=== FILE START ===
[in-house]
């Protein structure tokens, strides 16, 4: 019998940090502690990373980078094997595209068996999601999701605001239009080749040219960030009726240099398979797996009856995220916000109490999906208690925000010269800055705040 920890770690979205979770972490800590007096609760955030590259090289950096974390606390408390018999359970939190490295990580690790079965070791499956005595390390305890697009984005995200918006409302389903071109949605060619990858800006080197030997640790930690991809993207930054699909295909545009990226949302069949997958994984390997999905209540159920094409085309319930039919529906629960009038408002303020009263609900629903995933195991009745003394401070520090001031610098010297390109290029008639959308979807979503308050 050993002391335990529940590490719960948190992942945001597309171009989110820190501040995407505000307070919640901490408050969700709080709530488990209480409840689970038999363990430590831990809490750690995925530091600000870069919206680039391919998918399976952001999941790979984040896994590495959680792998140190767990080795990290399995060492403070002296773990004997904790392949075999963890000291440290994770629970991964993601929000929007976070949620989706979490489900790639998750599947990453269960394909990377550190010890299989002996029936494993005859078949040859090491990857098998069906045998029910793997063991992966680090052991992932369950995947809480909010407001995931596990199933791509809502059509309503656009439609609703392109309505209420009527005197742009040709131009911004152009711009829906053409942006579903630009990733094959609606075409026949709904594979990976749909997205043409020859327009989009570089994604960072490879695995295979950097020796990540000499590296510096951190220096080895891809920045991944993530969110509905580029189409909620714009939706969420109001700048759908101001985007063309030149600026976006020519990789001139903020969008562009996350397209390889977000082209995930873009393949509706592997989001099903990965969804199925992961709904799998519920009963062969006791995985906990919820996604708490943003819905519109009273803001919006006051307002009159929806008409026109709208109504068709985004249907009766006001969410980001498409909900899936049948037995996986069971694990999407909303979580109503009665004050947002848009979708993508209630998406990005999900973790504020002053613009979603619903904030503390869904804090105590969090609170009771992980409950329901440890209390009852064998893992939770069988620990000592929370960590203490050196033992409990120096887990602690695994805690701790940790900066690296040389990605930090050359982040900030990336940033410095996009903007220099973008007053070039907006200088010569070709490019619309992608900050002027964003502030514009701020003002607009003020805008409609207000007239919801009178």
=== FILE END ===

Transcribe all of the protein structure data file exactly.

[in-house]
């Protein structure tokens, strides 16, 4: 019998940090502690990373980078094997595209068996999601999701605001239009080749040219960030009726240099398979797996009856995220916000109490999906208690925000010269800055705040 920890770690979205979770972490800590007096609760955030590259090289950096974390606390408390018999359970939190490295990580690790079965070791499956005595390390305890697009984005995200918006409302389903071109949605060619990858800006080197030997640790930690991809993207930054699909295909545009990226949302069949997958994984390997999905209540159920094409085309319930039919529906629960009038408002303020009263609900629903995933195991009745003394401070520090001031610098010297390109290029008639959308979807979503308050 050993002391335990529940590490719960948190992942945001597309171009989110820190501040995407505000307070919640901490408050969700709080709530488990209480409840689970038999363990430590831990809490750690995925530091600000870069919206680039391919998918399976952001999941790979984040896994590495959680792998140190767990080795990290399995060492403070002296773990004997904790392949075999963890000291440290994770629970991964993601929000929007976070949620989706979490489900790639998750599947990453269960394909990377550190010890299989002996029936494993005859078949040859090491990857098998069906045998029910793997063991992966680090052991992932369950995947809480909010407001995931596990199933791509809502059509309503656009439609609703392109309505209420009527005197742009040709131009911004152009711009829906053409942006579903630009990733094959609606075409026949709904594979990976749909997205043409020859327009989009570089994604960072490879695995295979950097020796990540000499590296510096951190220096080895891809920045991944993530969110509905580029189409909620714009939706969420109001700048759908101001985007063309030149600026976006020519990789001139903020969008562009996350397209390889977000082209995930873009393949509706592997989001099903990965969804199925992961709904799998519920009963062969006791995985906990919820996604708490943003819905519109009273803001919006006051307002009159929806008409026109709208109504068709985004249907009766006001969410980001498409909900899936049948037995996986069971694990999407909303979580109503009665004050947002848009979708993508209630998406990005999900973790504020002053613009979603619903904030503390869904804090105590969090609170009771992980409950329901440890209390009852064998893992939770069988620990000592929370960590203490050196033992409990120096887990602690695994805690701790940790900066690296040389990605930090050359982040900030990336940033410095996009903007220099973008007053070039907006200088010569070709490019619309992608900050002027964003502030514009701020003002607009003020805008409609207000007239919801009178």